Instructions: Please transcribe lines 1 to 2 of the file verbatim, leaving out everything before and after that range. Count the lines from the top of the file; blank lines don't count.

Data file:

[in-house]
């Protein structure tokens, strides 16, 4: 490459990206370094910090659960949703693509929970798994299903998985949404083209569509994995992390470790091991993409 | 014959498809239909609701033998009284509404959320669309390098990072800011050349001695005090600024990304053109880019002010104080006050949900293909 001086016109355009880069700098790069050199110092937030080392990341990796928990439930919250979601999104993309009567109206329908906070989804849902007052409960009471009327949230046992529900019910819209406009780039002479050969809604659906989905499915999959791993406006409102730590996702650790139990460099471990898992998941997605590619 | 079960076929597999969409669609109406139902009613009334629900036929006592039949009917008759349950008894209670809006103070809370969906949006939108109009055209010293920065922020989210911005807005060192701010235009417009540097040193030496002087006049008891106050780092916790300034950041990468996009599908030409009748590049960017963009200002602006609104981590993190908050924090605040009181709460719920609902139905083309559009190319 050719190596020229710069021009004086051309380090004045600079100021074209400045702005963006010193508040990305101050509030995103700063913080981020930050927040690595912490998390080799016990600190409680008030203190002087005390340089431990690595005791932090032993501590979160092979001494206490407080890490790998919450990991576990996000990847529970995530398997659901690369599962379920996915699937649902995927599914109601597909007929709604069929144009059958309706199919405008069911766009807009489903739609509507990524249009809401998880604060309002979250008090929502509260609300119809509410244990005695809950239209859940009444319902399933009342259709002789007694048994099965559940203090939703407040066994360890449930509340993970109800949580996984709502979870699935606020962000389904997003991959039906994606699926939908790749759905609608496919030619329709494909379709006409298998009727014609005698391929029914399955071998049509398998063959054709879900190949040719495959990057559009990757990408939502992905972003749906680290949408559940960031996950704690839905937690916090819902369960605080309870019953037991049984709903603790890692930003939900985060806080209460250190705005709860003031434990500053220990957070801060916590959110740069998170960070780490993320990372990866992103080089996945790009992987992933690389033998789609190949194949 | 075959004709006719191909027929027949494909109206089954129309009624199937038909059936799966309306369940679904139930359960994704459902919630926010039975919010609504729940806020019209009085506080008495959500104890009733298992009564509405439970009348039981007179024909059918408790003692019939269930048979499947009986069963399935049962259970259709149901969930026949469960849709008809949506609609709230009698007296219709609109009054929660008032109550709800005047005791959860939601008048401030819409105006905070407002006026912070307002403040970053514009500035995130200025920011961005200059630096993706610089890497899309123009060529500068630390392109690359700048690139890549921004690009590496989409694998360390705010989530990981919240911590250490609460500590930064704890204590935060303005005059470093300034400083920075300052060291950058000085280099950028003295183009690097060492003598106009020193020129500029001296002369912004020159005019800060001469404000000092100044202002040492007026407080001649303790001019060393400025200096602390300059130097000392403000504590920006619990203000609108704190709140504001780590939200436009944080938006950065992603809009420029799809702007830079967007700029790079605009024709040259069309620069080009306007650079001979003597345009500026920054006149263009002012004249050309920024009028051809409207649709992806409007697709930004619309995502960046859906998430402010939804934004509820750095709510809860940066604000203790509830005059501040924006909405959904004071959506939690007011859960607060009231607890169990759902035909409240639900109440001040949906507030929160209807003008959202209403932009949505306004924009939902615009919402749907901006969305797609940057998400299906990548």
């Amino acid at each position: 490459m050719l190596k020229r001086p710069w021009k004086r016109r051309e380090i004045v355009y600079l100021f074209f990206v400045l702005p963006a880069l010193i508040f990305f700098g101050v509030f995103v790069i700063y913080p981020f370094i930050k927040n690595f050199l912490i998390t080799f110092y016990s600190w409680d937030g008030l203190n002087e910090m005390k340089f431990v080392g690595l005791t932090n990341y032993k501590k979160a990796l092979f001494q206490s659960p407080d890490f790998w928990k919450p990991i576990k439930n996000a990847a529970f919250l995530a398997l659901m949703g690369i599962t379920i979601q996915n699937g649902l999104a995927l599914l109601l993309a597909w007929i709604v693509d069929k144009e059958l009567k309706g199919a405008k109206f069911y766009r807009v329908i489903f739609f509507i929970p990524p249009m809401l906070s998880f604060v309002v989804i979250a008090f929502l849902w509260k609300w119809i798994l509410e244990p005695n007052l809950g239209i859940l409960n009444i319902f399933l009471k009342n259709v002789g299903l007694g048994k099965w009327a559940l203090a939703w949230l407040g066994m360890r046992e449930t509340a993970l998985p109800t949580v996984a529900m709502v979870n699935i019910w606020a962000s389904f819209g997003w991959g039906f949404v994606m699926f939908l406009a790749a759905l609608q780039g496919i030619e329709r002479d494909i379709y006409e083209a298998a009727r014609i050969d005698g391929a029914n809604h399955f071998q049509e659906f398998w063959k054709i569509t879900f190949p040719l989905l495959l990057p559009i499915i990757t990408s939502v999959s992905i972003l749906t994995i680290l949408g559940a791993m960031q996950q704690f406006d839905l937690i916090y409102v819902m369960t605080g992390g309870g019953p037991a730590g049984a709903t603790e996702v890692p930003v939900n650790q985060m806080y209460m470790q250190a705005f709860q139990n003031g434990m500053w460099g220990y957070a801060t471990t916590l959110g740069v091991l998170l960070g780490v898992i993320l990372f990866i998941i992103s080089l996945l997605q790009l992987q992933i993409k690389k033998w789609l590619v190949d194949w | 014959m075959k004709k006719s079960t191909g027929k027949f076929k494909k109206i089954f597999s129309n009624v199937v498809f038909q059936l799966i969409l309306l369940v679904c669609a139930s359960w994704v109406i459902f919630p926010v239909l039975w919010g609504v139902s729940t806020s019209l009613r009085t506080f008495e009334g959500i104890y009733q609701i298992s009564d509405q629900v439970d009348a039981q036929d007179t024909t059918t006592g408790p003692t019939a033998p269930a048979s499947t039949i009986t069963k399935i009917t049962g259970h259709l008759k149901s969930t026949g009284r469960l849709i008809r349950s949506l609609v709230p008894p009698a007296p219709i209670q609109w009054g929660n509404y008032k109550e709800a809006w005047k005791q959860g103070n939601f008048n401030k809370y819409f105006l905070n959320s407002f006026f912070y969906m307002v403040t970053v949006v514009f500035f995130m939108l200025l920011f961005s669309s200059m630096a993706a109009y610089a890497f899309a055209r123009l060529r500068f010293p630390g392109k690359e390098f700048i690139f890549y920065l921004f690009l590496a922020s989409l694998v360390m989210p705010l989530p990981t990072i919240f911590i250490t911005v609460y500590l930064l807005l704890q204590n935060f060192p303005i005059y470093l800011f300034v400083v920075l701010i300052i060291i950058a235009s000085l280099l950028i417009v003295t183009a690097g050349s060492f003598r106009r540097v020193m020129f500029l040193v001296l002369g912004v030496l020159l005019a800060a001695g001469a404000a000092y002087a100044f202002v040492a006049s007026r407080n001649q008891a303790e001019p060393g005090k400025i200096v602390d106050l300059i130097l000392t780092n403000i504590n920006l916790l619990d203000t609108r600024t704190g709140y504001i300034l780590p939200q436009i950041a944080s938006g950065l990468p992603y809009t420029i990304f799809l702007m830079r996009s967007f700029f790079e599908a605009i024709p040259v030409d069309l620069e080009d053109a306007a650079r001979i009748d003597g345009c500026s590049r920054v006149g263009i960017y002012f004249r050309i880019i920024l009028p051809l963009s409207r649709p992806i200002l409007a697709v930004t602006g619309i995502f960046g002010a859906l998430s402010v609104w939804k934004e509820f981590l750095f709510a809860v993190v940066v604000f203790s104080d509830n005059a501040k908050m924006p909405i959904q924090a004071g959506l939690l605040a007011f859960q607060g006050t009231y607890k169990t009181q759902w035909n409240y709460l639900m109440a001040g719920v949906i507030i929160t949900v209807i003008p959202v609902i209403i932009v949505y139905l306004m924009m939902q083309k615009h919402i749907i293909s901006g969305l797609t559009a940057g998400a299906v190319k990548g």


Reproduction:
[in-house]
């Protein structure tokens, strides 16, 4: 490459990206370094910090659960949703693509929970798994299903998985949404083209569509994995992390470790091991993409 | 014959498809239909609701033998009284509404959320669309390098990072800011050349001695005090600024990304053109880019002010104080006050949900293909 001086016109355009880069700098790069050199110092937030080392990341990796928990439930919250979601999104993309009567109206329908906070989804849902007052409960009471009327949230046992529900019910819209406009780039002479050969809604659906989905499915999959791993406006409102730590996702650790139990460099471990898992998941997605590619 | 079960076929597999969409669609109406139902009613009334629900036929006592039949009917008759349950008894209670809006103070809370969906949006939108109009055209010293920065922020989210911005807005060192701010235009417009540097040193030496002087006049008891106050780092916790300034950041990468996009599908030409009748590049960017963009200002602006609104981590993190908050924090605040009181709460719920609902139905083309559009190319 050719190596020229710069021009004086051309380090004045600079100021074209400045702005963006010193508040990305101050509030995103700063913080981020930050927040690595912490998390080799016990600190409680008030203190002087005390340089431990690595005791932090032993501590979160092979001494206490407080890490790998919450990991576990996000990847529970995530398997659901690369599962379920996915699937649902995927599914109601597909007929709604069929144009059958309706199919405008069911766009807009489903739609509507990524249009809401998880604060309002979250008090929502509260609300119809509410244990005695809950239209859940009444319902399933009342259709002789007694048994099965559940203090939703407040066994360890449930509340993970109800949580996984709502979870699935606020962000389904997003991959039906994606699926939908790749759905609608496919030619329709494909379709006409298998009727014609005698391929029914399955071998049509398998063959054709879900190949040719495959990057559009990757990408939502992905972003749906680290949408559940960031996950704690839905937690916090819902369960605080309870019953037991049984709903603790890692930003939900985060806080209460250190705005709860003031434990500053220990957070801060916590959110740069998170960070780490993320990372990866992103080089996945790009992987992933690389033998789609190949194949 | 075959004709006719191909027929027949494909109206089954129309009624199937038909059936799966309306369940679904139930359960994704459902919630926010039975919010609504729940806020019209009085506080008495959500104890009733298992009564509405439970009348039981007179024909059918408790003692019939269930048979499947009986069963399935049962259970259709149901969930026949469960849709008809949506609609709230009698007296219709609109009054929660008032109550709800005047005791959860939601008048401030819409105006905070407002006026912070307002403040970053514009500035995130200025920011961005200059630096993706610089890497899309123009060529500068630390392109690359700048690139890549921004690009590496989409694998360390705010989530990981919240911590250490609460500590930064704890204590935060303005005059470093300034400083920075300052060291950058000085280099950028003295183009690097060492003598106009020193020129500029001296002369912004020159005019800060001469404000000092100044202002040492007026407080001649303790001019060393400025200096602390300059130097000392403000504590920006619990203000609108704190709140504001780590939200436009944080938006950065992603809009420029799809702007830079967007700029790079605009024709040259069309620069080009306007650079001979003597345009500026920054006149263009002012004249050309920024009028051809409207649709992806409007697709930004619309995502960046859906998430402010939804934004509820750095709510809860940066604000203790509830005059501040924006909405959904004071959506939690007011859960607060009231607890169990759902035909409240639900109440001040949906507030929160209807003008959202209403932009949505306004924009939902615009919402749907901006969305797609940057998400299906990548």